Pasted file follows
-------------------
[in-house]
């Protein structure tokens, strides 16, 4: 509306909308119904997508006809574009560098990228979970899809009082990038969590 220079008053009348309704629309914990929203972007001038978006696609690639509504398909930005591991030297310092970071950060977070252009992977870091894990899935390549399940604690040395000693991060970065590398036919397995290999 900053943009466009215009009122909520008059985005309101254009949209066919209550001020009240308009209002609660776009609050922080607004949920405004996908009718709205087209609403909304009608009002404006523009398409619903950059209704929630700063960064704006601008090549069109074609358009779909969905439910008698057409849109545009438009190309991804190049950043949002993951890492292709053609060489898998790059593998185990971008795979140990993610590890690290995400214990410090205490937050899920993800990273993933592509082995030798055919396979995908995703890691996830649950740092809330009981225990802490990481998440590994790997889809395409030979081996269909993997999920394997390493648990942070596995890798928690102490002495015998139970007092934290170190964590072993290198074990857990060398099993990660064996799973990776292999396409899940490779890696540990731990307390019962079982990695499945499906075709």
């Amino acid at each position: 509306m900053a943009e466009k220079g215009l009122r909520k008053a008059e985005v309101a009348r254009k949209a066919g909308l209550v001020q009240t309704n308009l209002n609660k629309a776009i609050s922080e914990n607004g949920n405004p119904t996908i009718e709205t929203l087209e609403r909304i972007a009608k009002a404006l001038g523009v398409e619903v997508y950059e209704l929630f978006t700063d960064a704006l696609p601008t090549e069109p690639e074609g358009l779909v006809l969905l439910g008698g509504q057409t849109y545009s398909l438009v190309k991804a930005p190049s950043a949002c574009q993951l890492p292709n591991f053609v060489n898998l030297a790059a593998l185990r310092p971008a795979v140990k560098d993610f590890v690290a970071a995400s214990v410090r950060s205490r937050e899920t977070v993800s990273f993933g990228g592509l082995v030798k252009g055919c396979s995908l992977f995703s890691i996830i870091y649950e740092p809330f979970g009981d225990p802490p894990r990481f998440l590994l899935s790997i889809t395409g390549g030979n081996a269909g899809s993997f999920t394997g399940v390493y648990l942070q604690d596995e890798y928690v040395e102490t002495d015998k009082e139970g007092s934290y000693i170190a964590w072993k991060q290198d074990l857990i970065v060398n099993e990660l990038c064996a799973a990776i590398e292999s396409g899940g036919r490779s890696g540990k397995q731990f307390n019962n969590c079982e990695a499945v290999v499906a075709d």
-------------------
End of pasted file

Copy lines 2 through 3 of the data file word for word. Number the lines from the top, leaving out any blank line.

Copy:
């Protein structure tokens, strides 16, 4: 509306909308119904997508006809574009560098990228979970899809009082990038969590 220079008053009348309704629309914990929203972007001038978006696609690639509504398909930005591991030297310092970071950060977070252009992977870091894990899935390549399940604690040395000693991060970065590398036919397995290999 900053943009466009215009009122909520008059985005309101254009949209066919209550001020009240308009209002609660776009609050922080607004949920405004996908009718709205087209609403909304009608009002404006523009398409619903950059209704929630700063960064704006601008090549069109074609358009779909969905439910008698057409849109545009438009190309991804190049950043949002993951890492292709053609060489898998790059593998185990971008795979140990993610590890690290995400214990410090205490937050899920993800990273993933592509082995030798055919396979995908995703890691996830649950740092809330009981225990802490990481998440590994790997889809395409030979081996269909993997999920394997390493648990942070596995890798928690102490002495015998139970007092934290170190964590072993290198074990857990060398099993990660064996799973990776292999396409899940490779890696540990731990307390019962079982990695499945499906075709």
């Amino acid at each position: 509306m900053a943009e466009k220079g215009l009122r909520k008053a008059e985005v309101a009348r254009k949209a066919g909308l209550v001020q009240t309704n308009l209002n609660k629309a776009i609050s922080e914990n607004g949920n405004p119904t996908i009718e709205t929203l087209e609403r909304i972007a009608k009002a404006l001038g523009v398409e619903v997508y950059e209704l929630f978006t700063d960064a704006l696609p601008t090549e069109p690639e074609g358009l779909v006809l969905l439910g008698g509504q057409t849109y545009s398909l438009v190309k991804a930005p190049s950043a949002c574009q993951l890492p292709n591991f053609v060489n898998l030297a790059a593998l185990r310092p971008a795979v140990k560098d993610f590890v690290a970071a995400s214990v410090r950060s205490r937050e899920t977070v993800s990273f993933g990228g592509l082995v030798k252009g055919c396979s995908l992977f995703s890691i996830i870091y649950e740092p809330f979970g009981d225990p802490p894990r990481f998440l590994l899935s790997i889809t395409g390549g030979n081996a269909g899809s993997f999920t394997g399940v390493y648990l942070q604690d596995e890798y928690v040395e102490t002495d015998k009082e139970g007092s934290y000693i170190a964590w072993k991060q290198d074990l857990i970065v060398n099993e990660l990038c064996a799973a990776i590398e292999s396409g899940g036919r490779s890696g540990k397995q731990f307390n019962n969590c079982e990695a499945v290999v499906a075709d």